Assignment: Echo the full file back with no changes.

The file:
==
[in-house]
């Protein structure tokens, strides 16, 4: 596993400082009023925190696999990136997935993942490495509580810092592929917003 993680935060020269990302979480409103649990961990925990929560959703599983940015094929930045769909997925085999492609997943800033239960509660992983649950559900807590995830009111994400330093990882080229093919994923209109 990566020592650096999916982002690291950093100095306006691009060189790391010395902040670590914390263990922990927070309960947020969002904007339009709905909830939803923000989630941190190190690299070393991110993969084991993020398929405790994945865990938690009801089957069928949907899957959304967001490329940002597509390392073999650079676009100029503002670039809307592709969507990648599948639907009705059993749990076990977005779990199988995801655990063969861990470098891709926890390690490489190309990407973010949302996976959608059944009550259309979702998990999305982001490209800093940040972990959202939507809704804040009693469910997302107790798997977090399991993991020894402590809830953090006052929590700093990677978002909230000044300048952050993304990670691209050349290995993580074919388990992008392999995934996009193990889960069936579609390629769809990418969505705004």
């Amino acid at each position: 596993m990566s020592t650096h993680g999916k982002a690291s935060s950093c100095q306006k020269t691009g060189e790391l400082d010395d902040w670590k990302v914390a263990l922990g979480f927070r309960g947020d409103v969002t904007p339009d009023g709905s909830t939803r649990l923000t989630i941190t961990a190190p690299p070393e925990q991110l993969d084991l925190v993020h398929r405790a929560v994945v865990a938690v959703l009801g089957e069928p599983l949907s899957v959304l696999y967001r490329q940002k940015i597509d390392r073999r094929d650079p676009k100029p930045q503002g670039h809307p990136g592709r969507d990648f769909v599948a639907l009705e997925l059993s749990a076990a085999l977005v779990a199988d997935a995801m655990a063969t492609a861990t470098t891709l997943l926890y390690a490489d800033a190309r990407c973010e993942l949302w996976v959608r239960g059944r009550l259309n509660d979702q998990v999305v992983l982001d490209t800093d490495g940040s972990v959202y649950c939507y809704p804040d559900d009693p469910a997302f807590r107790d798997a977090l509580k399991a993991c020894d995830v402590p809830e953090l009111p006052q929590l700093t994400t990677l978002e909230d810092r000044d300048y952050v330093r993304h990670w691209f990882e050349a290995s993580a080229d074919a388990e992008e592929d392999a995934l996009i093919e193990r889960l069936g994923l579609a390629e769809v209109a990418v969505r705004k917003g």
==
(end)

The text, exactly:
[in-house]
């Protein structure tokens, strides 16, 4: 596993400082009023925190696999990136997935993942490495509580810092592929917003 993680935060020269990302979480409103649990961990925990929560959703599983940015094929930045769909997925085999492609997943800033239960509660992983649950559900807590995830009111994400330093990882080229093919994923209109 990566020592650096999916982002690291950093100095306006691009060189790391010395902040670590914390263990922990927070309960947020969002904007339009709905909830939803923000989630941190190190690299070393991110993969084991993020398929405790994945865990938690009801089957069928949907899957959304967001490329940002597509390392073999650079676009100029503002670039809307592709969507990648599948639907009705059993749990076990977005779990199988995801655990063969861990470098891709926890390690490489190309990407973010949302996976959608059944009550259309979702998990999305982001490209800093940040972990959202939507809704804040009693469910997302107790798997977090399991993991020894402590809830953090006052929590700093990677978002909230000044300048952050993304990670691209050349290995993580074919388990992008392999995934996009193990889960069936579609390629769809990418969505705004």
């Amino acid at each position: 596993m990566s020592t650096h993680g999916k982002a690291s935060s950093c100095q306006k020269t691009g060189e790391l400082d010395d902040w670590k990302v914390a263990l922990g979480f927070r309960g947020d409103v969002t904007p339009d009023g709905s909830t939803r649990l923000t989630i941190t961990a190190p690299p070393e925990q991110l993969d084991l925190v993020h398929r405790a929560v994945v865990a938690v959703l009801g089957e069928p599983l949907s899957v959304l696999y967001r490329q940002k940015i597509d390392r073999r094929d650079p676009k100029p930045q503002g670039h809307p990136g592709r969507d990648f769909v599948a639907l009705e997925l059993s749990a076990a085999l977005v779990a199988d997935a995801m655990a063969t492609a861990t470098t891709l997943l926890y390690a490489d800033a190309r990407c973010e993942l949302w996976v959608r239960g059944r009550l259309n509660d979702q998990v999305v992983l982001d490209t800093d490495g940040s972990v959202y649950c939507y809704p804040d559900d009693p469910a997302f807590r107790d798997a977090l509580k399991a993991c020894d995830v402590p809830e953090l009111p006052q929590l700093t994400t990677l978002e909230d810092r000044d300048y952050v330093r993304h990670w691209f990882e050349a290995s993580a080229d074919a388990e992008e592929d392999a995934l996009i093919e193990r889960l069936g994923l579609a390629e769809v209109a990418v969505r705004k917003g």